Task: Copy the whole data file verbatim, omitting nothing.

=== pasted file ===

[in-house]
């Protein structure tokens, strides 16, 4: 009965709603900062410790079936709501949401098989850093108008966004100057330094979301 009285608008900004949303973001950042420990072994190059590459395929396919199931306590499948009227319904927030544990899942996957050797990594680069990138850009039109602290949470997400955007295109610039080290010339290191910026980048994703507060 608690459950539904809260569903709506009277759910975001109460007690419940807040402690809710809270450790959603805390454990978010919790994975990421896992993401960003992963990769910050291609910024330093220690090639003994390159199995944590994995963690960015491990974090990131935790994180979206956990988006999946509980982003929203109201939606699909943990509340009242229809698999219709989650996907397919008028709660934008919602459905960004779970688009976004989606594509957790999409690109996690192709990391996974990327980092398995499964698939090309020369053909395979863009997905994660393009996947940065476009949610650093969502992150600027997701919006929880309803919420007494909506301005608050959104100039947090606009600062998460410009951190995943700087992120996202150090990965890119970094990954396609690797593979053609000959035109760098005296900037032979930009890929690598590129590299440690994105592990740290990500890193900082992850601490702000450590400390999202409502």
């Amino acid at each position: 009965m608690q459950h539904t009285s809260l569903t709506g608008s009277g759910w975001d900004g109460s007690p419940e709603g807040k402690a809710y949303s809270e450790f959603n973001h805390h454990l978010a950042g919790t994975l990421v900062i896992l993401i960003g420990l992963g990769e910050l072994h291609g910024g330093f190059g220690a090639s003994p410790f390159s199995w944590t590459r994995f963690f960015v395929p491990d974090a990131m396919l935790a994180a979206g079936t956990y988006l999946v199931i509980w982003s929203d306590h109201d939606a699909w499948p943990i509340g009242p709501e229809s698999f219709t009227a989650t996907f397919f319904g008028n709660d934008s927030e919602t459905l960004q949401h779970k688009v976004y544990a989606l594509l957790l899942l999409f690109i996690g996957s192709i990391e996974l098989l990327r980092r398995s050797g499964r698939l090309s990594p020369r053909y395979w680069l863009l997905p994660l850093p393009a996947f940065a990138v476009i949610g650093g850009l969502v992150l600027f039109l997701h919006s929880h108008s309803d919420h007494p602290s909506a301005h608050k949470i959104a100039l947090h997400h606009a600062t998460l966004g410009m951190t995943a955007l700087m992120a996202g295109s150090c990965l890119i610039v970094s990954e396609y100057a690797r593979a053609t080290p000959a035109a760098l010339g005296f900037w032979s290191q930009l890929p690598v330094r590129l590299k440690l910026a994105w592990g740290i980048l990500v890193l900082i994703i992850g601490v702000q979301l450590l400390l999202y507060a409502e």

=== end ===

[in-house]
């Protein structure tokens, strides 16, 4: 009965709603900062410790079936709501949401098989850093108008966004100057330094979301 009285608008900004949303973001950042420990072994190059590459395929396919199931306590499948009227319904927030544990899942996957050797990594680069990138850009039109602290949470997400955007295109610039080290010339290191910026980048994703507060 608690459950539904809260569903709506009277759910975001109460007690419940807040402690809710809270450790959603805390454990978010919790994975990421896992993401960003992963990769910050291609910024330093220690090639003994390159199995944590994995963690960015491990974090990131935790994180979206956990988006999946509980982003929203109201939606699909943990509340009242229809698999219709989650996907397919008028709660934008919602459905960004779970688009976004989606594509957790999409690109996690192709990391996974990327980092398995499964698939090309020369053909395979863009997905994660393009996947940065476009949610650093969502992150600027997701919006929880309803919420007494909506301005608050959104100039947090606009600062998460410009951190995943700087992120996202150090990965890119970094990954396609690797593979053609000959035109760098005296900037032979930009890929690598590129590299440690994105592990740290990500890193900082992850601490702000450590400390999202409502």
């Amino acid at each position: 009965m608690q459950h539904t009285s809260l569903t709506g608008s009277g759910w975001d900004g109460s007690p419940e709603g807040k402690a809710y949303s809270e450790f959603n973001h805390h454990l978010a950042g919790t994975l990421v900062i896992l993401i960003g420990l992963g990769e910050l072994h291609g910024g330093f190059g220690a090639s003994p410790f390159s199995w944590t590459r994995f963690f960015v395929p491990d974090a990131m396919l935790a994180a979206g079936t956990y988006l999946v199931i509980w982003s929203d306590h109201d939606a699909w499948p943990i509340g009242p709501e229809s698999f219709t009227a989650t996907f397919f319904g008028n709660d934008s927030e919602t459905l960004q949401h779970k688009v976004y544990a989606l594509l957790l899942l999409f690109i996690g996957s192709i990391e996974l098989l990327r980092r398995s050797g499964r698939l090309s990594p020369r053909y395979w680069l863009l997905p994660l850093p393009a996947f940065a990138v476009i949610g650093g850009l969502v992150l600027f039109l997701h919006s929880h108008s309803d919420h007494p602290s909506a301005h608050k949470i959104a100039l947090h997400h606009a600062t998460l966004g410009m951190t995943a955007l700087m992120a996202g295109s150090c990965l890119i610039v970094s990954e396609y100057a690797r593979a053609t080290p000959a035109a760098l010339g005296f900037w032979s290191q930009l890929p690598v330094r590129l590299k440690l910026a994105w592990g740290i980048l990500v890193l900082i994703i992850g601490v702000q979301l450590l400390l999202y507060a409502e």